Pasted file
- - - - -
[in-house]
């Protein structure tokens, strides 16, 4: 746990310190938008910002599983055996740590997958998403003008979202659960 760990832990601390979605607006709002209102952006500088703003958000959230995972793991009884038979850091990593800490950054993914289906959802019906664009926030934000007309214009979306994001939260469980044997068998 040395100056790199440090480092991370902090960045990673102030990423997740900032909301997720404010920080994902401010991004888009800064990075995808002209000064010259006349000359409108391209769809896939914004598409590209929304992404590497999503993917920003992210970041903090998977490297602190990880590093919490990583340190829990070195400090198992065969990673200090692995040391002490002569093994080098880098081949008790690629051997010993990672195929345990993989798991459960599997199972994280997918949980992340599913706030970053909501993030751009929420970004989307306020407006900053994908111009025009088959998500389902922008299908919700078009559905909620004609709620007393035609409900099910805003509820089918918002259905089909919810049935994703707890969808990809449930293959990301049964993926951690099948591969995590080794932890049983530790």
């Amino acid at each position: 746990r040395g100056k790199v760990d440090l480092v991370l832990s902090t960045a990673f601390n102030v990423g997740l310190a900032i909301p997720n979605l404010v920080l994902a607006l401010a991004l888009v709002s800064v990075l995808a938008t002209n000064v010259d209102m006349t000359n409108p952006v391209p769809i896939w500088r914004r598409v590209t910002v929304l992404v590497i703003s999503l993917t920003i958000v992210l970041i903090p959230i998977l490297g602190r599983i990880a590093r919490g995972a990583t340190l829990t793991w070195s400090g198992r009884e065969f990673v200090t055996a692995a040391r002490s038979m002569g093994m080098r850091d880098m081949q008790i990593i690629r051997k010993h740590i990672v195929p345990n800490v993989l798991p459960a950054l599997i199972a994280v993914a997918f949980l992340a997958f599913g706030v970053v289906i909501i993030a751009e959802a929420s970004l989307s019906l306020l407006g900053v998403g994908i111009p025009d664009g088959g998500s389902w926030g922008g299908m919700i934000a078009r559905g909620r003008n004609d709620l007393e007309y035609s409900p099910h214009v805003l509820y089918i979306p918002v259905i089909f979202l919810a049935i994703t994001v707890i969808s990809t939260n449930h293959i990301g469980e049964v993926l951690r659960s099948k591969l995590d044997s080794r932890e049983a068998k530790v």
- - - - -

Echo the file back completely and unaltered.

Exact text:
[in-house]
């Protein structure tokens, strides 16, 4: 746990310190938008910002599983055996740590997958998403003008979202659960 760990832990601390979605607006709002209102952006500088703003958000959230995972793991009884038979850091990593800490950054993914289906959802019906664009926030934000007309214009979306994001939260469980044997068998 040395100056790199440090480092991370902090960045990673102030990423997740900032909301997720404010920080994902401010991004888009800064990075995808002209000064010259006349000359409108391209769809896939914004598409590209929304992404590497999503993917920003992210970041903090998977490297602190990880590093919490990583340190829990070195400090198992065969990673200090692995040391002490002569093994080098880098081949008790690629051997010993990672195929345990993989798991459960599997199972994280997918949980992340599913706030970053909501993030751009929420970004989307306020407006900053994908111009025009088959998500389902922008299908919700078009559905909620004609709620007393035609409900099910805003509820089918918002259905089909919810049935994703707890969808990809449930293959990301049964993926951690099948591969995590080794932890049983530790």
């Amino acid at each position: 746990r040395g100056k790199v760990d440090l480092v991370l832990s902090t960045a990673f601390n102030v990423g997740l310190a900032i909301p997720n979605l404010v920080l994902a607006l401010a991004l888009v709002s800064v990075l995808a938008t002209n000064v010259d209102m006349t000359n409108p952006v391209p769809i896939w500088r914004r598409v590209t910002v929304l992404v590497i703003s999503l993917t920003i958000v992210l970041i903090p959230i998977l490297g602190r599983i990880a590093r919490g995972a990583t340190l829990t793991w070195s400090g198992r009884e065969f990673v200090t055996a692995a040391r002490s038979m002569g093994m080098r850091d880098m081949q008790i990593i690629r051997k010993h740590i990672v195929p345990n800490v993989l798991p459960a950054l599997i199972a994280v993914a997918f949980l992340a997958f599913g706030v970053v289906i909501i993030a751009e959802a929420s970004l989307s019906l306020l407006g900053v998403g994908i111009p025009d664009g088959g998500s389902w926030g922008g299908m919700i934000a078009r559905g909620r003008n004609d709620l007393e007309y035609s409900p099910h214009v805003l509820y089918i979306p918002v259905i089909f979202l919810a049935i994703t994001v707890i969808s990809t939260n449930h293959i990301g469980e049964v993926l951690r659960s099948k591969l995590d044997s080794r932890e049983a068998k530790v």